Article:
Sunday, June 13, 2010

We are at Waya Island, it is the start of the Yasawa Group of islands in Fiji. The scenery is spectacular with towering mountain peaks that lead down to steep slopes from the shoreline, which are covered with palm trees. We are currently anchored off another resort although it is inaccessible because there is a huge onshore surf and we dare not try another dinghy landing. There are 2 other sailboats in the anchorage. With an off shore wind and an on shore surf everyone is really rolling back and forth. We feel slightly superior because we have the "flopper stopper" a device which dampens our rolling so we think we are rolling significantly less than the other 2 boats. We purchased the flopper stopper in San Diego because there are notoriously rolly anchorages in Mexico.

On shore we see the hull of a sailboat formerly known as Moonduster. Moonduster crossed the Pacific the same time as we did, but last year the owner did not heed local warnings and head for shelter when a cyclone was forecast. Now his boat, an S & S 46 lies stranded ashore, after being driven there during the cyclone season last year, it was uninsured. It is a stark reminder of how unforgiving the sea can be.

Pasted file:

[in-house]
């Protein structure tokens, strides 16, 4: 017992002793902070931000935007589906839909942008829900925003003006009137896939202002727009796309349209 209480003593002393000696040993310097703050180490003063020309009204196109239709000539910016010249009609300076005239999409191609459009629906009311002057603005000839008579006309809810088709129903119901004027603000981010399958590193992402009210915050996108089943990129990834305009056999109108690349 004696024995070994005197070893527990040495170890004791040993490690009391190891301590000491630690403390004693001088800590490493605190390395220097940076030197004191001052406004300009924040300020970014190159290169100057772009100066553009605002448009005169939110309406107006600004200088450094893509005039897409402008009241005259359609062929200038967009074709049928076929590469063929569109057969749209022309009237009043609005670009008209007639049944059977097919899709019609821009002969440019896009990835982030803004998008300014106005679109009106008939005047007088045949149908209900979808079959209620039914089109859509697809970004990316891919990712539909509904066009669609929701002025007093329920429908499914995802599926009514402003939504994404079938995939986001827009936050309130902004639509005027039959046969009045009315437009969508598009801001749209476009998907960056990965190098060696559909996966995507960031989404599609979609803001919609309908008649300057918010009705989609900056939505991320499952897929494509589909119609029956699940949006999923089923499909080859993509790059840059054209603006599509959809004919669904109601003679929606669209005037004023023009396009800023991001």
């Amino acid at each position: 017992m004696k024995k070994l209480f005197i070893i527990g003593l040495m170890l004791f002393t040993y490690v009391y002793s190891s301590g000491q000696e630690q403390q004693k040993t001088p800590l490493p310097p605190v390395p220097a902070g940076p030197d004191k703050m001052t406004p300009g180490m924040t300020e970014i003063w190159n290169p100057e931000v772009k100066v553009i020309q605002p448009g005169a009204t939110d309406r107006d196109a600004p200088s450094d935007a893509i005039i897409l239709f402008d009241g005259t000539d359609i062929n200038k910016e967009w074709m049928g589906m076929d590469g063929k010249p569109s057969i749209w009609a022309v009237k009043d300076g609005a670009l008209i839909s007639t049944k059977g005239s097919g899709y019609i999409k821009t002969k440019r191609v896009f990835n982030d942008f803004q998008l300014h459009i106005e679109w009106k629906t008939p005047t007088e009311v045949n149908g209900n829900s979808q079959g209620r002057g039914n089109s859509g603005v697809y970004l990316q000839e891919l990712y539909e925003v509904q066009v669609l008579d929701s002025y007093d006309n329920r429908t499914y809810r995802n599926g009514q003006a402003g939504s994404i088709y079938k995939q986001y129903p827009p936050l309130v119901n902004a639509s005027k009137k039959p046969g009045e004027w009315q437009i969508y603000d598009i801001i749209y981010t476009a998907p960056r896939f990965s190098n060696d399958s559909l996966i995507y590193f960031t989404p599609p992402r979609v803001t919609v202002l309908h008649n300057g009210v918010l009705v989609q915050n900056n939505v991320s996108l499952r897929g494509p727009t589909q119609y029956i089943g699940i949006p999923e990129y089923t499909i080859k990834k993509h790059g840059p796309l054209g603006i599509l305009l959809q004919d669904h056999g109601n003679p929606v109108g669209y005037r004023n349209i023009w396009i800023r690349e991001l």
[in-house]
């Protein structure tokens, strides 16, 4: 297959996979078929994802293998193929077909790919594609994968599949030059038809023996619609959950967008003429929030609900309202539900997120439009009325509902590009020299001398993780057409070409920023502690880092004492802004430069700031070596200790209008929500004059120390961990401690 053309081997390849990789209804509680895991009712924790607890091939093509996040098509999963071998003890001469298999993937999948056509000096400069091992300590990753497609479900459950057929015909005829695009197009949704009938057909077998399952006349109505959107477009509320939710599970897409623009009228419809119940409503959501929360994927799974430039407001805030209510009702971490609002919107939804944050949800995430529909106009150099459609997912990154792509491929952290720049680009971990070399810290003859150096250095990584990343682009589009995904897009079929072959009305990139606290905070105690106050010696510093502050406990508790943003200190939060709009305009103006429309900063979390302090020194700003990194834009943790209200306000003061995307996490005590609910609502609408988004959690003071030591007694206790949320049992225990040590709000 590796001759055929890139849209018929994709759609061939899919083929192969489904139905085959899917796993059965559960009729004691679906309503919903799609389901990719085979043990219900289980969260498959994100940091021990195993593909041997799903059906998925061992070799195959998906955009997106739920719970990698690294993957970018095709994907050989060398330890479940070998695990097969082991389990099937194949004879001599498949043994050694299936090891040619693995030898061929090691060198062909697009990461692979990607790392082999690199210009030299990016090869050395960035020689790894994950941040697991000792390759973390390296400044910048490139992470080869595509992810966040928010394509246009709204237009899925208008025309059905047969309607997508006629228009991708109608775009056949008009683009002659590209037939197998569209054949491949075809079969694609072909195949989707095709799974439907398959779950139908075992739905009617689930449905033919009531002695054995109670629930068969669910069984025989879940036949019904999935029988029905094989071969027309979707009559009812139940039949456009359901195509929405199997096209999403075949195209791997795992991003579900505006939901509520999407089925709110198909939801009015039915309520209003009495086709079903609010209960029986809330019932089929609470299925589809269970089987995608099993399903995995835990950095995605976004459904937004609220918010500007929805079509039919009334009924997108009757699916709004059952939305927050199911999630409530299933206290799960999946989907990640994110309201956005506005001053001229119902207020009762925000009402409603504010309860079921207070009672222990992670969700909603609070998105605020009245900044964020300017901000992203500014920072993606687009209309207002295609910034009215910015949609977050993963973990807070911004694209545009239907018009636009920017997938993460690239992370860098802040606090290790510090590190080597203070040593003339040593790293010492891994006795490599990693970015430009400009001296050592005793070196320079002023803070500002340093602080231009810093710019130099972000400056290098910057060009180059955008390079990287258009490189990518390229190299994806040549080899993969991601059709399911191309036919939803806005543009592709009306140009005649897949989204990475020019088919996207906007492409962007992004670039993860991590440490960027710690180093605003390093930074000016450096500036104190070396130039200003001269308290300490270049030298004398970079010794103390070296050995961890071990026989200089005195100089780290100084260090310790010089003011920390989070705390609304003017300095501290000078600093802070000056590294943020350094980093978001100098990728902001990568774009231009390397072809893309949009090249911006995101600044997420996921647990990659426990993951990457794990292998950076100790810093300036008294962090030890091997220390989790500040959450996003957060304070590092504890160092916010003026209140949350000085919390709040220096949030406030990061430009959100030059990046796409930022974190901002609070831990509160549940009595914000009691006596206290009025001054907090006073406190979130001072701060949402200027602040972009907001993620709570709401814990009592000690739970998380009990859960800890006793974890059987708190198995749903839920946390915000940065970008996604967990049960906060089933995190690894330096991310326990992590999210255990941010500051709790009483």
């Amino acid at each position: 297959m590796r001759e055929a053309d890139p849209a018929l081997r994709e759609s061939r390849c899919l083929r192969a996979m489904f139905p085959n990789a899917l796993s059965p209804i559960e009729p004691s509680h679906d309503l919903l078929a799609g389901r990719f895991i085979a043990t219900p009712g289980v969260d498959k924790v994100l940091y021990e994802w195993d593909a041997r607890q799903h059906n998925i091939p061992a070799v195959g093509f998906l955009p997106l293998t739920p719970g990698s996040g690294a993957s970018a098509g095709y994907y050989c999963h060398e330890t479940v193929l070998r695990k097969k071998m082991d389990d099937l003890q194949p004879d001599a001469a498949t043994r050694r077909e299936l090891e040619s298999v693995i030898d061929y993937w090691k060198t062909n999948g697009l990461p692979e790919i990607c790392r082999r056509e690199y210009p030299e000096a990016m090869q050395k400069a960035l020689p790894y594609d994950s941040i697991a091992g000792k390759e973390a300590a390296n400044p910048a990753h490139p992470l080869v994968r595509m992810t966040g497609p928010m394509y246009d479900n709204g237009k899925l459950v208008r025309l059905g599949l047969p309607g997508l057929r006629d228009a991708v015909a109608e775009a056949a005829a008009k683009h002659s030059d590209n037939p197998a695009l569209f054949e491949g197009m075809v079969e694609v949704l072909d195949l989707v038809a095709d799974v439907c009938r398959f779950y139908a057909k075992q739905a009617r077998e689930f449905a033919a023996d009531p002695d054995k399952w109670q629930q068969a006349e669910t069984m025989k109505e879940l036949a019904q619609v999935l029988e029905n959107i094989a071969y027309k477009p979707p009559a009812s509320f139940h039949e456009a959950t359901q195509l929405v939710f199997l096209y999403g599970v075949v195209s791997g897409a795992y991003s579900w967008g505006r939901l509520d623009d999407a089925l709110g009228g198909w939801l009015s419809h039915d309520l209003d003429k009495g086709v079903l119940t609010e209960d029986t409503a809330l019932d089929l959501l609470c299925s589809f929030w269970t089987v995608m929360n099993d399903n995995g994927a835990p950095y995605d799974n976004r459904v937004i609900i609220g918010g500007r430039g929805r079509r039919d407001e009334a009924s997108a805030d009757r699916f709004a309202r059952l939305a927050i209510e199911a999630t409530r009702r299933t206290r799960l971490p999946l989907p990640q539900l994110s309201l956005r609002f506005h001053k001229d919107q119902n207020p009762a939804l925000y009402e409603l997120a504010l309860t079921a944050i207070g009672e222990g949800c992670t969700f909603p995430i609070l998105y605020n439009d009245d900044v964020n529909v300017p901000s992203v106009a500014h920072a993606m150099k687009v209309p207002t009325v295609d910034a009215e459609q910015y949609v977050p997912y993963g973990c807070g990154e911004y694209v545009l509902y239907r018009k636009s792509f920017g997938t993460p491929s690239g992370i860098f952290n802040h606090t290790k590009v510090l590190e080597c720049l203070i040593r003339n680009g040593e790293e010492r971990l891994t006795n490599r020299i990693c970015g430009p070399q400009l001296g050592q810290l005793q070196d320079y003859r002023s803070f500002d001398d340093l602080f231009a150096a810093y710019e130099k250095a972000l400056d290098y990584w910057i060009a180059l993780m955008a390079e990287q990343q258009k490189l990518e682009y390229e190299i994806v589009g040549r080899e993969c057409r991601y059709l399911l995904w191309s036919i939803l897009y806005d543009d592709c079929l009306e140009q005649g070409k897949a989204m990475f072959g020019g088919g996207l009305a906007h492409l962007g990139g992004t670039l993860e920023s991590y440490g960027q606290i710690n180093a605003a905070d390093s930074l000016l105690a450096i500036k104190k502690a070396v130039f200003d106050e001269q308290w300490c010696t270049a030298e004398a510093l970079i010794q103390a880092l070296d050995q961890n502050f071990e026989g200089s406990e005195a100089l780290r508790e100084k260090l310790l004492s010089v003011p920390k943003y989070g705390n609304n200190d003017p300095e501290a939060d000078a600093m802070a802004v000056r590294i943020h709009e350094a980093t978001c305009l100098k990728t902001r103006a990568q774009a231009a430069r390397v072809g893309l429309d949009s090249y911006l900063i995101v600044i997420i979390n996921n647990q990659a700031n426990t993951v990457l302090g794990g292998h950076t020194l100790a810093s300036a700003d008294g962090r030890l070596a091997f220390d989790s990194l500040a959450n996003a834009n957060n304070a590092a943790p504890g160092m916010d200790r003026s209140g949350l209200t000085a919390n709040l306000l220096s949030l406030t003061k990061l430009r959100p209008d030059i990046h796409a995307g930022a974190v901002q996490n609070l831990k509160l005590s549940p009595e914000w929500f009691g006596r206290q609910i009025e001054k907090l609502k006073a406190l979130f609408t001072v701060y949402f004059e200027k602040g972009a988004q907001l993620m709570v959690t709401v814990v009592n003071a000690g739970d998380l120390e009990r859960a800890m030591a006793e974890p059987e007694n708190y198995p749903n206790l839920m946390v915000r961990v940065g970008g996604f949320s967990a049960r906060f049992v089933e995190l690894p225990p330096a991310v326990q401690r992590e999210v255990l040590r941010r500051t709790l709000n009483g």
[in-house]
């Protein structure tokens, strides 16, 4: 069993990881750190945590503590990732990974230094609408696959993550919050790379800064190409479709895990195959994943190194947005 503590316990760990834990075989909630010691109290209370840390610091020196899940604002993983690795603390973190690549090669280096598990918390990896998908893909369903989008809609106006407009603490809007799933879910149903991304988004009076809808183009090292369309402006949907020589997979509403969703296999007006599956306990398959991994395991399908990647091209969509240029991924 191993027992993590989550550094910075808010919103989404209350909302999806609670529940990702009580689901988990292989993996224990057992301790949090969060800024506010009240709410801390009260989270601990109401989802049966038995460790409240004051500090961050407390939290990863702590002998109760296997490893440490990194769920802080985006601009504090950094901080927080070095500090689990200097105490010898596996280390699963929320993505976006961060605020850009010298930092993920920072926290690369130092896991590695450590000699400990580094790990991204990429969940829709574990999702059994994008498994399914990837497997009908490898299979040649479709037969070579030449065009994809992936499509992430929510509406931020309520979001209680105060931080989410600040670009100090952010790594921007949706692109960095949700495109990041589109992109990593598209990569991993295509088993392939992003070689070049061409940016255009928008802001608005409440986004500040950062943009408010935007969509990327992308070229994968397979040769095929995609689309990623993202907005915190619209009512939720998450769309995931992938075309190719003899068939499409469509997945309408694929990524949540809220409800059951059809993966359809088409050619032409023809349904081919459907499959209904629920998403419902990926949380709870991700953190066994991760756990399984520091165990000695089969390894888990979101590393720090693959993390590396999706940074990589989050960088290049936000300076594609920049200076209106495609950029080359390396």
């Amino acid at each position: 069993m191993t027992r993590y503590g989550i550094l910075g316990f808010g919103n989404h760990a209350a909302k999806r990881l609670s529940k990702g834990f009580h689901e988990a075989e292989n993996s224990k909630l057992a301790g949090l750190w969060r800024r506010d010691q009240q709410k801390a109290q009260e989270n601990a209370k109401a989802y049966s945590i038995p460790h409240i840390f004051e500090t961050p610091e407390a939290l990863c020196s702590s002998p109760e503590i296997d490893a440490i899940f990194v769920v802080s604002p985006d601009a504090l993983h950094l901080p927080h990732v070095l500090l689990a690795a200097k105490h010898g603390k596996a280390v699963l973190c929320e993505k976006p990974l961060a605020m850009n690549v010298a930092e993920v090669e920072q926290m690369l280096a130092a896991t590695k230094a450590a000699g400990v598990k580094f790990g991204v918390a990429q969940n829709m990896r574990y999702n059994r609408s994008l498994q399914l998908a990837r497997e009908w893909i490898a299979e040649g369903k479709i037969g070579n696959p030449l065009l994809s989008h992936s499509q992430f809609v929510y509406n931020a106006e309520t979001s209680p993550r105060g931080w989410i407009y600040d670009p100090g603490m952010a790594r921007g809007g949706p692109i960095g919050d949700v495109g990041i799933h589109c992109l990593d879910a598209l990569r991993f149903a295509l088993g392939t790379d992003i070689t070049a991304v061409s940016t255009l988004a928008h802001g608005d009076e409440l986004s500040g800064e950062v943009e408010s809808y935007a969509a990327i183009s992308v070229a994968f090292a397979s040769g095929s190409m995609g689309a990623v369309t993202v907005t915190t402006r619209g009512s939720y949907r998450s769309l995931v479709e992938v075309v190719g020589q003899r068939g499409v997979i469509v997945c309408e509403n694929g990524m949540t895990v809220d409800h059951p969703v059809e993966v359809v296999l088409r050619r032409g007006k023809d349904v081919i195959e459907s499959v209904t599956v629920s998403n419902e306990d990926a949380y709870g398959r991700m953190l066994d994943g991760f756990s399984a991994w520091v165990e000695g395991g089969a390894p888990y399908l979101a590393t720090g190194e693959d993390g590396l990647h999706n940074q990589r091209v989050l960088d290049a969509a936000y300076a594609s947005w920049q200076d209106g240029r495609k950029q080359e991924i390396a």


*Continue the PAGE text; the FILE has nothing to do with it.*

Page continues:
We had a good sail over to this anchorage, but Barry was on edge the whole time, there are reefs with breaking waves everywhere. You have to be alert at all times and keep an eye on your electronic maps, paper charts as well as an eagle eye out to watch for the reefs. I find myself getting uptight when Barry flits about the cockpit reminding me every 5 minutes about a reef that is still 4 miles off. I guess his vigilance has been rewarded so far as we are safe and sound in another anchorage in paradise. We are hoping another boat will join us here, but so far they do not want to leave the safely of Musket Cove. They were here last year and have already visited these anchorages. It would be nice to have some company but since we only have 3 weeks until Barry's brother Bruce joins us for a week we would like to explore this end of Fiji.